While curriculum studies and adoptions continued, the district became involved with two, multi-district consortiums as a way to begin to more formidably engage in the creation of an  environment that would indeed Empower and Inspire Olmsted Falls students as the strategic plan called for. Through a consortium of educators in Northeast Ohio, we were invited to become part of a network of six school districts who had an interest in creating more engaging work for students by becoming more of a learning organization and less of a bureaucratic one (e.g. the Schlechty Network).  At the same time, multiple districts were wrestling with how to create learning environments that would allow students to more thoroughly develop their skills in the areas of creativity, critical thinking, communication and collaboration. In order to create an instructional environment that would more purposefully and consciously include these important skills in the learning environment, teachers needed to learn more about the importance of them and how they could be infused into their daily lessons.  Professionals from EdLeader21 and the University of Chicago provided professional development to those trailblazers. We were concerned that our staff didn’t see the connections between these professional development opportunities so the need for coherence emerged.
Part 3: Establishing & Building Coherence (approximately 2016)

At the State Level–Splintering

Over the past two years there has been a significant amount of splintering on a number of fronts by state policy and law makers. The State Board of Education has continued to struggle to determine exactly what it will require of students seeking a high-school diploma (other than graduation points) and to this day remain encumbered by the stringent laws that were put into place by the Ohio General Assembly. The graduation point system that was created demonstrated that many from the Class of 2018 would fail to meet the arbitrary graduation target, established through point acquisition, set by the State Board of Education. In addition, the ODE fumbled with the creation of its ESSA Plan and did not effectively include feedback from constituents in Ohio who demanded that the state reduce the required number of assessment and thus put less emphasis on a student’s standardized test scores. Frustration with an ineffective system provided a catalyst for educators at the grassroots level and they began to slowly organize to put additional pressure on the State Board and the Ohio General Assembly to create an accountability system that has more meaning and more local control.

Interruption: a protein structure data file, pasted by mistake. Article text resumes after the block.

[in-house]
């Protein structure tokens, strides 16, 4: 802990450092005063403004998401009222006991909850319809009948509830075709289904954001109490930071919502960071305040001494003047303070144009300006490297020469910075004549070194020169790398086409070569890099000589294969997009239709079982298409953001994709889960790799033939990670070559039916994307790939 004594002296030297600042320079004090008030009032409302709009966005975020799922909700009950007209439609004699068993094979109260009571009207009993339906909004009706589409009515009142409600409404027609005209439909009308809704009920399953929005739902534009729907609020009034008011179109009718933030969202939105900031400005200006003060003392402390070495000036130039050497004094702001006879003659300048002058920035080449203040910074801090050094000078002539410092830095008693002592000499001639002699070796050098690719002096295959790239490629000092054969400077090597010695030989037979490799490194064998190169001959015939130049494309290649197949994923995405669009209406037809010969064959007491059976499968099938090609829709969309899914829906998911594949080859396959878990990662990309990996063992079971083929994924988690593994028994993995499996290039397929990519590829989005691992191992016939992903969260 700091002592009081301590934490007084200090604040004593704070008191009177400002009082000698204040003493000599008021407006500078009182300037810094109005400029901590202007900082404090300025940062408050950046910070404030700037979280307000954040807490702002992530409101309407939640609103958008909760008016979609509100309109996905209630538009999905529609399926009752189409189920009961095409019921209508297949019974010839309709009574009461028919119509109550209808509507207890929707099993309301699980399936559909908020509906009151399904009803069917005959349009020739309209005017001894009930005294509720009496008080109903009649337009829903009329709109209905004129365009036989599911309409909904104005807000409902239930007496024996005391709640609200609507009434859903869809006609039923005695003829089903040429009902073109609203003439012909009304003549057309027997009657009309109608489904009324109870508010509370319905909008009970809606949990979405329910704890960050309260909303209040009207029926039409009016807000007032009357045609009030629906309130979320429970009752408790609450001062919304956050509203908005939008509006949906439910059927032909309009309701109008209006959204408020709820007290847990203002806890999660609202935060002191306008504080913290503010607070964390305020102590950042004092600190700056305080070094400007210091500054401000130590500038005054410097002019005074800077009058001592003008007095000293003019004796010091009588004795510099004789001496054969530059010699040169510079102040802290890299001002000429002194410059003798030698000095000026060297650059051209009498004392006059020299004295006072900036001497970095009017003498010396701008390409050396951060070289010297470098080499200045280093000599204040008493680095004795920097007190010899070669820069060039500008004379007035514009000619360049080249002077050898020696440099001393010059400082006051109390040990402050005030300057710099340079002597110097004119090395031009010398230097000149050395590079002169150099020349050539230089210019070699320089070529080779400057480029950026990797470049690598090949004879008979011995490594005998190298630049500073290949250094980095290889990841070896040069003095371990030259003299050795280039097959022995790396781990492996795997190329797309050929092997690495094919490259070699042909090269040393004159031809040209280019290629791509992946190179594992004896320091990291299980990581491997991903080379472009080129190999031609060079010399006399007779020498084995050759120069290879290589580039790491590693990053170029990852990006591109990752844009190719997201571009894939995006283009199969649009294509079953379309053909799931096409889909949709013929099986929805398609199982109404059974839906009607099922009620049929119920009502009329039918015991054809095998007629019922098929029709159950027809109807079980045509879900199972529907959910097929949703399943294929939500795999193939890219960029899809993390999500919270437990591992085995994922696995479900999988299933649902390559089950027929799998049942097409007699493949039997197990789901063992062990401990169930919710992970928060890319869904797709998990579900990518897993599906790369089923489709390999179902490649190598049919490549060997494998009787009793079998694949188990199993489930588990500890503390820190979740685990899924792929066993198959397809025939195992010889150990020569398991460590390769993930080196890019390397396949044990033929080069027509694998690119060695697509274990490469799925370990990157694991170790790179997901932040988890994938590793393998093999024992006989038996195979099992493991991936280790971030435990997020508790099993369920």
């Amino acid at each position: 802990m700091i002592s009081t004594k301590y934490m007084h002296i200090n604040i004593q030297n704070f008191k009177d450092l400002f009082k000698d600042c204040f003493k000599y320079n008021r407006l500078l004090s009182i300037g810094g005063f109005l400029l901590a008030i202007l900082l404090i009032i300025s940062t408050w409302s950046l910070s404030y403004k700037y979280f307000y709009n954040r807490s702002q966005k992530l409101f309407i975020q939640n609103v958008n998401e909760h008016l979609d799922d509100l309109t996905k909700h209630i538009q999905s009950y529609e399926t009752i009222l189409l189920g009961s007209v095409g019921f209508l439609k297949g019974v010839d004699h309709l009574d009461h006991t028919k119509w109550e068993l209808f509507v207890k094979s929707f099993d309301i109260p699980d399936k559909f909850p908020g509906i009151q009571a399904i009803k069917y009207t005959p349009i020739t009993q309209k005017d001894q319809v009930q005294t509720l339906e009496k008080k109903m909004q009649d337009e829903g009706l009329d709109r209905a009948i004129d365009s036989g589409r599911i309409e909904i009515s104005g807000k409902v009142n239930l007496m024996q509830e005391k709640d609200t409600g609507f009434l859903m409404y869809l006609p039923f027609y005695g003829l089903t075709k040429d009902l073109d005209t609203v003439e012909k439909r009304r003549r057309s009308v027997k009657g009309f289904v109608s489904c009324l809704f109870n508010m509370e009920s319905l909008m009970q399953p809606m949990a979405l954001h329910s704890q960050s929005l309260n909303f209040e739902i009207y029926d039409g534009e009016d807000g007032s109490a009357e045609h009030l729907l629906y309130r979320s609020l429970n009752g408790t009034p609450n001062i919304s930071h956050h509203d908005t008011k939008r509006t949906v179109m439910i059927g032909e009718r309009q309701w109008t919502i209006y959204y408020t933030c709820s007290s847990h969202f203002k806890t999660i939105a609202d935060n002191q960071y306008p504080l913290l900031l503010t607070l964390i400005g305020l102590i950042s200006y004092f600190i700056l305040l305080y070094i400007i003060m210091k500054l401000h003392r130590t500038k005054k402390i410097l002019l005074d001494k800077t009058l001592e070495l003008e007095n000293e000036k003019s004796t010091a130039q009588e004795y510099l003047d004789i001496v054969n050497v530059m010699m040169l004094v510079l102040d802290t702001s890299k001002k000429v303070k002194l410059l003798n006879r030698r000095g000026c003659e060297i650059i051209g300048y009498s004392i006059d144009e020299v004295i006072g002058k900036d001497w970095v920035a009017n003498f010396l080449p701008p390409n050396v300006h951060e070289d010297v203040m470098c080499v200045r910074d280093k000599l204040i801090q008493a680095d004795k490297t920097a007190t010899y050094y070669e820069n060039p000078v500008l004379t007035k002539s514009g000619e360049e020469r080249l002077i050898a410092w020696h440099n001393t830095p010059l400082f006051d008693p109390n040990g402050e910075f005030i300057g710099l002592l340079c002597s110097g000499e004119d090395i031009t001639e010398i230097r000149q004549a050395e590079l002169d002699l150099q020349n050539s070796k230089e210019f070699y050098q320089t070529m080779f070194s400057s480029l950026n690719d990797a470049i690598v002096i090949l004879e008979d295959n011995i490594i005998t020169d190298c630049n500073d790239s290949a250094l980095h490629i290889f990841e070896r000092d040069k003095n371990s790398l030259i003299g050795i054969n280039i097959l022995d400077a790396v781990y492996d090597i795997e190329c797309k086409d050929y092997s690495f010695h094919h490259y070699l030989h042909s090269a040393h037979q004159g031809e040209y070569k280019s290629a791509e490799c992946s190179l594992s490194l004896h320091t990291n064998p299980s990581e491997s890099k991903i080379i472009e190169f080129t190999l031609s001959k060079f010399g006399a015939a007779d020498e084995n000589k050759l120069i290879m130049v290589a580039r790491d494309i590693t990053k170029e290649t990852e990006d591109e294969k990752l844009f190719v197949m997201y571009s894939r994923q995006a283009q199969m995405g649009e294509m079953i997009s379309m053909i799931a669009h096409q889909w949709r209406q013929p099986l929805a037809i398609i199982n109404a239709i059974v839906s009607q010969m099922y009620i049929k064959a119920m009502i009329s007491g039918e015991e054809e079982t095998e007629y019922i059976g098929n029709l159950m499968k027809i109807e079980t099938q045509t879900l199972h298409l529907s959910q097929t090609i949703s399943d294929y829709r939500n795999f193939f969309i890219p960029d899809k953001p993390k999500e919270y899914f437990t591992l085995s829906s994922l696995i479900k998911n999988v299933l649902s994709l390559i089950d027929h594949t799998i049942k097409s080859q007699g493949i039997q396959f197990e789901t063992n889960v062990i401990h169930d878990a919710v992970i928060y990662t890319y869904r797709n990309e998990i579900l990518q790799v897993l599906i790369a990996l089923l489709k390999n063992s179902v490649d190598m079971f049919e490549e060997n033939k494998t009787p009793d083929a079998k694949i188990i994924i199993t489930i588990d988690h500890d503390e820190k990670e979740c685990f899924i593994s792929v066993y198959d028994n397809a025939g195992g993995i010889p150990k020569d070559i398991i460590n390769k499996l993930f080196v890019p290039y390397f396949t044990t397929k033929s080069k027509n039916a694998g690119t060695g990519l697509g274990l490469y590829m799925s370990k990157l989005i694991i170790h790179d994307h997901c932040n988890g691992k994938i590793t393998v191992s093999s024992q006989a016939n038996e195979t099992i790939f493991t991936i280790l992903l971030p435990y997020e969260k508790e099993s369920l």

At the Local Level: Building Coherence By Investing in People

While it would be comforting to hear that our road to this particular point in time was planned, sequential and even linear; saying that was the case wouldn’t be truthful. As Ohio continued to define district success based on student test scores, the Olmsted Falls School District purposefully used the district’s strategic plan as its GPS to follow an alternative path and sometimes that path seemed to be in the middle of the wilderness.